Icac assisting counsel Scott Robertson arrives at the hearing on Tuesday.
Icac assisting counsel Scott Robertson arrives at the hearing on Tuesday. Photograph: Joel Carrett/AAP

The MP told Icac that he’d first been approached about the shooting range project in 2014, but had at first rejected it. However a visit to the site in 2016 convinced him the project had “a lot of merit”.

Contradicting the evidence of the public servants, he said he had no memory of ever being told about concerns within the bureaucracy of the project’s merits, and told the inquiry he was “quite predisposed” to supporting it.

Perhaps most importantly, he said he had no memory of speaking to Berejiklian about the project.

As an interrogator, Scott Robertson, the University of Oxford-educated barrister who is leading the commission’s inquiry, has more in common with a boa constrictor than a brown snake. His questioning style is colourless to the point of being dull, a sort of unhurried, meandering process that can lull listeners into a belief he might genuinely be more interested in obscure cabinet processes than uncovering corruption.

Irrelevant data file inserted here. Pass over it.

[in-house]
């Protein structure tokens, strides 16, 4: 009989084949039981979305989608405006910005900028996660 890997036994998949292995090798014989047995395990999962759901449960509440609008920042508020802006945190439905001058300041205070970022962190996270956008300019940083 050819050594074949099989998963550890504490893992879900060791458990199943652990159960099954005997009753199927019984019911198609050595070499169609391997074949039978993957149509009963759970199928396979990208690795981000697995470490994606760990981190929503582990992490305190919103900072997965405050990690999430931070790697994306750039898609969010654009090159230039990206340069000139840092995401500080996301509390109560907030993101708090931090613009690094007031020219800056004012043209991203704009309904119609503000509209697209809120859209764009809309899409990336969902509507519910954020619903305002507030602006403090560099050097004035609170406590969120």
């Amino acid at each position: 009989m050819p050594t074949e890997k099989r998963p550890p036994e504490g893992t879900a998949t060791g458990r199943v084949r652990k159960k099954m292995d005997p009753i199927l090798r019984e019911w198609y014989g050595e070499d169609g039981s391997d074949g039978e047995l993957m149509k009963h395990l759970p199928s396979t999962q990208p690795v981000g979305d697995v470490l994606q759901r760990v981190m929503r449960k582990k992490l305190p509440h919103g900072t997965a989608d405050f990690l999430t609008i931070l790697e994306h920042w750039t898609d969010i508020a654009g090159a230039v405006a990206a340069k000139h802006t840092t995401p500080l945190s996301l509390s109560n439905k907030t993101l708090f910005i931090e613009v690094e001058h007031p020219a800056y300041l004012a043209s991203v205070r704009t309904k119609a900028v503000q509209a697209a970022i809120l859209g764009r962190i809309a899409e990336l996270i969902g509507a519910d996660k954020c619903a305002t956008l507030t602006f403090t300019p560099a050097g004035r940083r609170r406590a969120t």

But it’s an approach that often sees his interlocutor in the witness box unaware of the hole they’ve wandered into until they’re treading water.

Whether the Icac ties Berejiklian to the conduct of which she is accused – that she was involved in a breach of public trust by “exercising public functions” in circumstances where she had a conflict of interest because of her secret relationship with Maguire – remains an open question.